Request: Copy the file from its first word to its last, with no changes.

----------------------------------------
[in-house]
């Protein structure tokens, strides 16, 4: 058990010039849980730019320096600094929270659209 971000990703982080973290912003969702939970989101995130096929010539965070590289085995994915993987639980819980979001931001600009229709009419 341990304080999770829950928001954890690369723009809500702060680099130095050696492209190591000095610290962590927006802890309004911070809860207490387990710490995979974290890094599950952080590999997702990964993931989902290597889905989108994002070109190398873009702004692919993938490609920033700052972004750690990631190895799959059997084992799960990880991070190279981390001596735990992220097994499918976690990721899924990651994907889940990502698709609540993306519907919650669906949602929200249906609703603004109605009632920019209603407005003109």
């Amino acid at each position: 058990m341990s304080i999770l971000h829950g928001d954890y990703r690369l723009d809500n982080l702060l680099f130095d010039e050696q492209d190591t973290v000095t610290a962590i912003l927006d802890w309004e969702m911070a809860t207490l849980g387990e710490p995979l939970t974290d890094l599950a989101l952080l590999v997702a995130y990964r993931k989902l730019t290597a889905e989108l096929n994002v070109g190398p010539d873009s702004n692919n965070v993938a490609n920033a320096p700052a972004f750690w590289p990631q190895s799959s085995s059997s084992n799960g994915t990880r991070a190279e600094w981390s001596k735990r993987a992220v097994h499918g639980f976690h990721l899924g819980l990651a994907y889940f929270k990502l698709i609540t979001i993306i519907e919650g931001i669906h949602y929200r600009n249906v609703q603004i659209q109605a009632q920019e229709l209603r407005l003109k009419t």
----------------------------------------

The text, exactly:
[in-house]
């Protein structure tokens, strides 16, 4: 058990010039849980730019320096600094929270659209 971000990703982080973290912003969702939970989101995130096929010539965070590289085995994915993987639980819980979001931001600009229709009419 341990304080999770829950928001954890690369723009809500702060680099130095050696492209190591000095610290962590927006802890309004911070809860207490387990710490995979974290890094599950952080590999997702990964993931989902290597889905989108994002070109190398873009702004692919993938490609920033700052972004750690990631190895799959059997084992799960990880991070190279981390001596735990992220097994499918976690990721899924990651994907889940990502698709609540993306519907919650669906949602929200249906609703603004109605009632920019209603407005003109």
């Amino acid at each position: 058990m341990s304080i999770l971000h829950g928001d954890y990703r690369l723009d809500n982080l702060l680099f130095d010039e050696q492209d190591t973290v000095t610290a962590i912003l927006d802890w309004e969702m911070a809860t207490l849980g387990e710490p995979l939970t974290d890094l599950a989101l952080l590999v997702a995130y990964r993931k989902l730019t290597a889905e989108l096929n994002v070109g190398p010539d873009s702004n692919n965070v993938a490609n920033a320096p700052a972004f750690w590289p990631q190895s799959s085995s059997s084992n799960g994915t990880r991070a190279e600094w981390s001596k735990r993987a992220v097994h499918g639980f976690h990721l899924g819980l990651a994907y889940f929270k990502l698709i609540t979001i993306i519907e919650g931001i669906h949602y929200r600009n249906v609703q603004i659209q109605a009632q920019e229709l209603r407005l003109k009419t």